Paul Coltofeanu, the man behind The Android Angel moniker, has in these past months simultaneously produced music behind another moniker, Free Swim. Now, the first thing I have to admit is that most of this post should have been up last year, but life continued to get in the way. However, as I sat back this morning, listening to the first two releases and the brand new one, I instantly remembered why this truly independent musician has always fascinated me: incredible song writing. All three of these EPs are written with a narrative in mind, where music is used not only as a melodic accompaniment to narration, but used to signify mood, setting, and characterization. Collectively these three EPs may be a break from Coltofeanu’s personal introspection as The Android Angel, but they are a deep mediation on universal truths that we often forget.
“Two Hands is OK” (17 January 2011)
There are many things that I can say about “Two Hands is OK,” such as the music is universally appealing, as it acts as the background of the narrative of the story. But I think I am going to frame this EP in terms of its narratology.
The “Two Hands is OK” EP opens with a very catchy instrumental, “The Eureka Moment.” Think of the song as the exposition of the narrative, the background – the anxiousness of living in this fast paced world, then having that moment, that singular idea that will solve everything: two new hands. Then the rising action kicks in the second track: “I’ll Graft Two Extra Hands on My Chest”: “There was once a man so incredibly busy, being a father, a son, and a saleman. He grafted two new hands to his chest.” This of course will allow him to “sign more documentation and multitask much more efficiently.” But this sense of productivity goes beyond work: “He pleasured his wife, he pleasured himself”
Continuing the famous narrative graph that haunted most students in secondary schools, “Actually, Two Hands is OK” would be the climax, when others finally take note and form an opinion of the man: “I guess you’d hope he’d more than cope with the demands of life in the fast lane.” But his unfurling comes with a Rubrix Cube (those damn things!). His hands become obsessed with completing the puzzle that he finally loses control, not just of his hands, but also of life in his obsession to straighten things out. Then the falling action comes in “Rubik’s Rue.” With a bit of postmodern self-reference (“I’m aware that’s a slightly lazy metaphor, but I only studied English to GCSE.”), his wife suggests he has the extra hands removed. He thinks that life “wasn’t so bad” with two hands. Ultimately, the operation is a success. In the resolution of the narrative, “Quality Time With the Wife and Kids,” there is the realization that “sometimes life get hard, sometimes thing get tough, but most important is quality time…”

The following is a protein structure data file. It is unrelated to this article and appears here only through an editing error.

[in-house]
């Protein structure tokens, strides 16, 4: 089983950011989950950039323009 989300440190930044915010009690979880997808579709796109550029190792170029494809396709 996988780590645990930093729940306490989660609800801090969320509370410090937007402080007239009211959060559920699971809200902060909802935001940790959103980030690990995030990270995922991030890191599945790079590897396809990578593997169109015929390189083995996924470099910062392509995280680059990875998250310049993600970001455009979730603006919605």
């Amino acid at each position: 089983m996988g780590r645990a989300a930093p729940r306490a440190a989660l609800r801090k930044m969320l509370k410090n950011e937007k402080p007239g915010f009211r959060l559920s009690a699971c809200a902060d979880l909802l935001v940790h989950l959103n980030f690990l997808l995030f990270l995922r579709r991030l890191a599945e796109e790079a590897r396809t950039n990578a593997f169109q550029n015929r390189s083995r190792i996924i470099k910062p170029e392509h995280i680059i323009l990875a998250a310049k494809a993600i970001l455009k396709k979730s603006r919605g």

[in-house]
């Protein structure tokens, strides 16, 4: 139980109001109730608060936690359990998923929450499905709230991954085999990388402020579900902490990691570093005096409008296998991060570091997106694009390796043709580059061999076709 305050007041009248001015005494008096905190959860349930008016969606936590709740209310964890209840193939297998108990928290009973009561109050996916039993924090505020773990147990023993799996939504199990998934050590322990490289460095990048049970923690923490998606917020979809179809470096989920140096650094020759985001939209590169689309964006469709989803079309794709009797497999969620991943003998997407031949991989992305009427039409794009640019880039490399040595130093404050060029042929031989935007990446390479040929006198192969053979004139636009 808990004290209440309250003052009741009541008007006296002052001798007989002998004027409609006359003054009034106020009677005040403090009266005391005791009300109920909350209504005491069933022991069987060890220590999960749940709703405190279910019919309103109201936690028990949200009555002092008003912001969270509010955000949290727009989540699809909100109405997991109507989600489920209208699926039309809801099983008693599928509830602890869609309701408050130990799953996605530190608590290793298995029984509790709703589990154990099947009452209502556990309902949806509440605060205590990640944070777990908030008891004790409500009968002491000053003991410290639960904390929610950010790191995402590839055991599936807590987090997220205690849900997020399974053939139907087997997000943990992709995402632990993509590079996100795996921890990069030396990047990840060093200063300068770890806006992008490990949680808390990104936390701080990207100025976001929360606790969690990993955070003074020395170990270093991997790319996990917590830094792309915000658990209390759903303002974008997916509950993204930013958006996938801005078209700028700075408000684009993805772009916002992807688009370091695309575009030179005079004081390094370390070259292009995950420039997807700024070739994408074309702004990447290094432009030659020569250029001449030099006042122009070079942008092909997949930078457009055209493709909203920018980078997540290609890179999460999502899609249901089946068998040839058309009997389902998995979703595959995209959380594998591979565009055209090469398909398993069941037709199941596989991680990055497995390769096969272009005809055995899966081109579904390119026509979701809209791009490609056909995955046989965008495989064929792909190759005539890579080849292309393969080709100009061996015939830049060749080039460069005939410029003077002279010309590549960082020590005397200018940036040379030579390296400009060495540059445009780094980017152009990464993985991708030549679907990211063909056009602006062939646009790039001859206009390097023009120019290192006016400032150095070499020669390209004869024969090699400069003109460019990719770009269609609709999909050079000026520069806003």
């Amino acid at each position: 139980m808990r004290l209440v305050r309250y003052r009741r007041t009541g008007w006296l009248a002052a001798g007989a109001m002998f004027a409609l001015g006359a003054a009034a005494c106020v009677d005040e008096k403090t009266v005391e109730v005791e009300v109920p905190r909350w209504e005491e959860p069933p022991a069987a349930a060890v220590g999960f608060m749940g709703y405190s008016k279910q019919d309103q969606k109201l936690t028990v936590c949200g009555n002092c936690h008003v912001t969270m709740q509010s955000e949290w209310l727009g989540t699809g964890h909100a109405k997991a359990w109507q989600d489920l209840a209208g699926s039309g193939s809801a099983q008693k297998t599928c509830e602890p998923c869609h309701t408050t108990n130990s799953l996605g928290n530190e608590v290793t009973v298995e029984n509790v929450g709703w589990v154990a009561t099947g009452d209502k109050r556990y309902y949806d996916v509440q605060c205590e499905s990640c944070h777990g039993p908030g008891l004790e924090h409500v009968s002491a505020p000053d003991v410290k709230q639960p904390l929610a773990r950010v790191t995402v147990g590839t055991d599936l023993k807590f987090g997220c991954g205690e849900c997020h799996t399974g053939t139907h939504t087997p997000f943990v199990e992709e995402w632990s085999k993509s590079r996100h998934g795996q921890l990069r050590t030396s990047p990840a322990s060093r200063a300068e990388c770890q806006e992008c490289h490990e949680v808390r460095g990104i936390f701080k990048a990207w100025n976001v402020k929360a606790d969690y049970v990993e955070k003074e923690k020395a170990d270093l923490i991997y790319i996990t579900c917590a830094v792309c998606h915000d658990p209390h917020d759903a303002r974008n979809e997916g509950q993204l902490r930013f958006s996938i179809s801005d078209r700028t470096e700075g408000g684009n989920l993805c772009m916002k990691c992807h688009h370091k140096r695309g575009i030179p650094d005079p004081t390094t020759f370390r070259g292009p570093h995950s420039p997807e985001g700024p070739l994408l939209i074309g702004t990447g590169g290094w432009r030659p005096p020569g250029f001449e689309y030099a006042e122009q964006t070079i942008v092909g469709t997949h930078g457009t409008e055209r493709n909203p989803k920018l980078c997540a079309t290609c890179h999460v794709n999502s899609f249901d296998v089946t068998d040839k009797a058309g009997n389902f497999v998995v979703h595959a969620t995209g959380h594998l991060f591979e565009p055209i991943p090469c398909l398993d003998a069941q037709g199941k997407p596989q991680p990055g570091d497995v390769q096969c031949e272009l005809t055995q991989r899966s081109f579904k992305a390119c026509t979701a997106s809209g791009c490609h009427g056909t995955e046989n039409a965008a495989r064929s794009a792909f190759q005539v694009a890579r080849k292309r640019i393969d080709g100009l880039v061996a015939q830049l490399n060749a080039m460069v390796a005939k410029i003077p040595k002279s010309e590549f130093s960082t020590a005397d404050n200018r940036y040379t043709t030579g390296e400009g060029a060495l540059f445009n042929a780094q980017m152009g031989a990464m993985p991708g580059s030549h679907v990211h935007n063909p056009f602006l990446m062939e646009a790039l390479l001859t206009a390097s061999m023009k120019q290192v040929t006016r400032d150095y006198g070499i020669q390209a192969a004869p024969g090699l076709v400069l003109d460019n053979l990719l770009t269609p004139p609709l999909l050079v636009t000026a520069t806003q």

The moral of the story: the wear and tear of everyday life and everything we do to be more efficient in the wage-labor market is all for naught, compared to the quality time we spend in our lives. Here is the laziest of clichés: we should work to live, not live to work.
Track Listing: The Eureka Moment / I’ll Graft Two Extra Hands on My Chest / Actually, Two Hands Is OK / Rubik’s Rue / Quality Time With the Wife and Kins
[“The Eureka Moment” from the paulcolto YouTube Channel.]
“Yolanda the Panda” (28 March 2011)
Again, the EP is arched around a narrative, but this time around the narrative and music is definitely more ambitious. For instance, Colteaufeanu takes out that acoustic guitar and does some of his most beautiful strumming – and let me state for the record, that he is, in my opinion, one of the most emotive acoustic strummers out there. As the narrative is even more fantastic (a Panda, a Willet, and an Englishman are going mountain climbing!), the music this time does not simply just mirror the urgency of the narrative, but rather amplifies the characterization in terms of capturing their emotions.